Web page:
Dirt roads and hard-to-haul water are two problems that women farmers in rural Nicaragua must contend with. Another is lack of respect for their abilities. But a Caritas project has changed that, and now women like Alba Marina Rosales Ruiz are making a success of their farms.
Alba Marina and her fellow women farmers are the winners of the “Women, Sowers of Development” award given by Voices of Faith and Caritas Internationalis. In March 2015, Alba Marina traveled to Rome, Italy, to accept the prize on behalf of her community. In this interview, she talks about her daily life on the farm–and how the Caritas programme has changed her family’s health and future.
How many people are in your family?
We are a family of six people. I have four children. Most of my neighbors also have large families.
Before you joined the Caritas programme, what was your family situation?
One of my biggest problems was that if my family wanted to eat a tomato, I had to buy it. We didn’t have much money because I had nothing to sell. I just took care of the house. We had no income, only expenses.
We didn’t have irrigation equipment and seeds, but now, with Caritas Juigalpa and help from Caritas Spain, we have fewer difficulties.
What do you grow?
Bell pepper, tomato, cucumber, radish, beets, pipián, carrots, beans, sorghum, cassava, plantain, square banana, melon, onion and watermelon.
What is the hardest part of managing your garden?
At first the hardest thing was irrigation, because we had to carry water in buckets. After Caritas supported us with irrigation equipment, we can farm a larger area.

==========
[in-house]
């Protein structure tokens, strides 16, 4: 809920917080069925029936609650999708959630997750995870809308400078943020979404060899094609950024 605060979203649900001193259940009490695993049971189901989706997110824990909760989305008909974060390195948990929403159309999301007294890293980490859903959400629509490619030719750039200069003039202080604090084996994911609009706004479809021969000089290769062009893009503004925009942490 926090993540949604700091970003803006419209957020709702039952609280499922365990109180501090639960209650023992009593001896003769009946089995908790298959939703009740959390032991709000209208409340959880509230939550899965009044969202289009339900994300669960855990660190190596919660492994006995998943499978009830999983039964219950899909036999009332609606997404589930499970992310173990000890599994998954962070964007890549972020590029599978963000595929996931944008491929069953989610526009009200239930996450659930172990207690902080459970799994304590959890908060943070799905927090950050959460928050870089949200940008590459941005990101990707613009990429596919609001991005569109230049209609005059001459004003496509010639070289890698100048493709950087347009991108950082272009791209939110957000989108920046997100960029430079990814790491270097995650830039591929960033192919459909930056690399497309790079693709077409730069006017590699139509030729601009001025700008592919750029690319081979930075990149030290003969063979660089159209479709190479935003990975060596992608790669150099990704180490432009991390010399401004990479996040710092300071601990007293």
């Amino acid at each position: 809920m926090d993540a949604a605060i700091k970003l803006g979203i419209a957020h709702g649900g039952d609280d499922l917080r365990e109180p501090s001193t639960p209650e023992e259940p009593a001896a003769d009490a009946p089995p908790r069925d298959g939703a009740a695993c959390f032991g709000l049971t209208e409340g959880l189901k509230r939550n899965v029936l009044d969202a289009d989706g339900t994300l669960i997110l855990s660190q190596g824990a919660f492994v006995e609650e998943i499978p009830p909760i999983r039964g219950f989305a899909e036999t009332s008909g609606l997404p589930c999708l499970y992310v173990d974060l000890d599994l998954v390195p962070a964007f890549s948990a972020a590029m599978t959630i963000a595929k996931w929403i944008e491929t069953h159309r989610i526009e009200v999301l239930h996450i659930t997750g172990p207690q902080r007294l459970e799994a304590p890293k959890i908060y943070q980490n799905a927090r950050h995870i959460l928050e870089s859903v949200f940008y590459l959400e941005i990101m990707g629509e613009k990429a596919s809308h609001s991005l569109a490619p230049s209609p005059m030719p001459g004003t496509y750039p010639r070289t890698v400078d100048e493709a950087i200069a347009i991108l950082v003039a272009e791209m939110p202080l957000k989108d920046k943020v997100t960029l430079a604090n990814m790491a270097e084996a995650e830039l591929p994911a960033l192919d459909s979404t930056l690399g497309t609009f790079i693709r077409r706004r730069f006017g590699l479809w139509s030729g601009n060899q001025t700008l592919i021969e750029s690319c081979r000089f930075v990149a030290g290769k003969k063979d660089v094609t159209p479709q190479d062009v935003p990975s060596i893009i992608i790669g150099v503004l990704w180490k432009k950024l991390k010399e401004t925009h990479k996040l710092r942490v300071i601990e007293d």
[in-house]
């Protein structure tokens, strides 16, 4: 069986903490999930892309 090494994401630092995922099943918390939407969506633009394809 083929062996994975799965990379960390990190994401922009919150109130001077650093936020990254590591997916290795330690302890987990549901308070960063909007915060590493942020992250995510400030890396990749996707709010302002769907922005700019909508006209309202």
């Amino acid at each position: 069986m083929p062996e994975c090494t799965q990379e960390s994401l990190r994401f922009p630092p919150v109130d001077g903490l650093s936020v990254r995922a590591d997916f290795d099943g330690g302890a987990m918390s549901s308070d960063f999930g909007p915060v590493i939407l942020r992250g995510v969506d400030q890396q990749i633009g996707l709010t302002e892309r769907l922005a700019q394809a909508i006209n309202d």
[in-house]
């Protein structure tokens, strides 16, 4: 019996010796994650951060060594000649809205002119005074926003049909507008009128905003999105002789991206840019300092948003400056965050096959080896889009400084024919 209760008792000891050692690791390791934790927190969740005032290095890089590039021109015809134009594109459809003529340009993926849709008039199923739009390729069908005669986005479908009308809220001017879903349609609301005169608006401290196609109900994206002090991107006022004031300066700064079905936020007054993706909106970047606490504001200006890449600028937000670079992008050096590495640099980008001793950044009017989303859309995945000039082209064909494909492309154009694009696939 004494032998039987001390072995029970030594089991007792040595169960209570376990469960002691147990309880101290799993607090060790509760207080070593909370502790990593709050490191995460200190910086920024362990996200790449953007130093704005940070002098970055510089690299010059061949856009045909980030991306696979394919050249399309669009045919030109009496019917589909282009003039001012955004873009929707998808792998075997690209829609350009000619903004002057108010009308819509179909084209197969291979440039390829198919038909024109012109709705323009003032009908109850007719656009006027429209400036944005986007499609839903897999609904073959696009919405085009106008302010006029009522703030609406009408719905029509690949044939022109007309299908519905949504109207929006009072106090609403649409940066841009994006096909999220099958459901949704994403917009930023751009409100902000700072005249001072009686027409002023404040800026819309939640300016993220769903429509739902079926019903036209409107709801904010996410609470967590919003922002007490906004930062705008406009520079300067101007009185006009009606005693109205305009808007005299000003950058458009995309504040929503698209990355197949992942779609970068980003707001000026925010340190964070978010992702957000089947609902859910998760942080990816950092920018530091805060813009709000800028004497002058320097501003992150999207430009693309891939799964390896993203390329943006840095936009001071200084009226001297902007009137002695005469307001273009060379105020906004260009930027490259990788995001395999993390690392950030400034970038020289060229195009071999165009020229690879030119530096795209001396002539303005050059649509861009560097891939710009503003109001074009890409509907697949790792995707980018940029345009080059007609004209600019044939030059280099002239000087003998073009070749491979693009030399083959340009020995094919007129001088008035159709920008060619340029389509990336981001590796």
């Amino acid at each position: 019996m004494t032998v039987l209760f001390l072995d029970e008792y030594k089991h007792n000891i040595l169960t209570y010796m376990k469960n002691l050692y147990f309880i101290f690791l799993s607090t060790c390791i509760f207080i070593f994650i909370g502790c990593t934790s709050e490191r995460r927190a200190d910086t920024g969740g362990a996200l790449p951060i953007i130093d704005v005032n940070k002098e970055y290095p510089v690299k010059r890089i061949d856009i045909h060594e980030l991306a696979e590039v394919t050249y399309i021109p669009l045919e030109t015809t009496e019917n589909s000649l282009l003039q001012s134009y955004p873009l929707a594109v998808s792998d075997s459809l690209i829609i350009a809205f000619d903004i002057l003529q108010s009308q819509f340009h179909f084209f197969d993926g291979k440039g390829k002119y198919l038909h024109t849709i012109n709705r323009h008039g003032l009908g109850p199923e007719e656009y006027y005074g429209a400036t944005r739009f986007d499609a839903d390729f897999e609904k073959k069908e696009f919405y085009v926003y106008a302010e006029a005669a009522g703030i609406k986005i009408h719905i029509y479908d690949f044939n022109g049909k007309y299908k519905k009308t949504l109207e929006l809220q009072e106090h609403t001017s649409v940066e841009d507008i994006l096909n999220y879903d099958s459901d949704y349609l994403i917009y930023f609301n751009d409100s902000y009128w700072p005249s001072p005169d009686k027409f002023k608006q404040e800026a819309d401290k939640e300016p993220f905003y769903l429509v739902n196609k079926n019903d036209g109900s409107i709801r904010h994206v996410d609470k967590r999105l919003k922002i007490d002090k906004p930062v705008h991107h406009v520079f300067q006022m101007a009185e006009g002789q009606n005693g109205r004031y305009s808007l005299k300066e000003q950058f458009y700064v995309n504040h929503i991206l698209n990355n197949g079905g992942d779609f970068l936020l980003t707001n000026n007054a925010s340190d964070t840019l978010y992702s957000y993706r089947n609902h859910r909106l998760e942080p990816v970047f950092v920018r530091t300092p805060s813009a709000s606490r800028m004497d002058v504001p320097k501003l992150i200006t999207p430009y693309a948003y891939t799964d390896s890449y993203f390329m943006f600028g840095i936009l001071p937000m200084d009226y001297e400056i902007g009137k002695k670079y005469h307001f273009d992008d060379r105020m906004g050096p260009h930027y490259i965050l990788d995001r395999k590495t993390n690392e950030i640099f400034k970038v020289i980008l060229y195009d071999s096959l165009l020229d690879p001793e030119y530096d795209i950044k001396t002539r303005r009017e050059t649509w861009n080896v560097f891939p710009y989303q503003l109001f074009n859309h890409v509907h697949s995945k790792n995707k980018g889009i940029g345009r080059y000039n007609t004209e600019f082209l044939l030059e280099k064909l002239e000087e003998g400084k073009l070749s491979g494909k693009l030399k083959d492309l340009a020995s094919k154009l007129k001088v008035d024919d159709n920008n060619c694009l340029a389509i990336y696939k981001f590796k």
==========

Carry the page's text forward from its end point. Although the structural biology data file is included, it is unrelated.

What was the role of women in the project?
We were the ones to get the whole family involved–our husbands and children. We worked together as a family.
How has your family’s situation changed?
I have income. Although the programme has not yet finished, the situation of my family has improved greatly because we are growing produce and getting a little more money. With that produce, my family has improved their diet and we don’t have to buy vegetables. We can sell to the market.
The program has been very important in improving my family’s quality of life. We have benefited in many ways, especially from the workshops Caritas has given us. Now I feed our children in a healthier way, always putting into practice what I learned.
You are a community promoter too, telling others about the programme. What motivates you as you work on your farm and mobilise others?
We believe in the project; we like it a lot. And I think we should not waste the aid we are offered. We also want to move forward with what we grow and harvest ourselves–vegetables and fruits that help us earn money and help our our children grow up healthy.
What does the prize mean for the women in your community who have been part of the Caritas farming project?
For us it is a great gift from God. We never expected that we were going to receive an award for what we are doing here. And I thank God for the opportunity to go to Rome to receive the prize.
What advice would you give to other women?
I would encourage them to participate in these initiatives; to ask God to give them strength to raise their families; to work together with their husbands and children; to support each other and not be discouraged.
What are you most proud of?
I think I’ve done a good job. Hard work is recognised and that makes me proud.
Reporting by Mario Fanjul, Gema Martin Borrego and Laura Sheahen. The Caritas Nicaragua project was funded by Caritas Spain.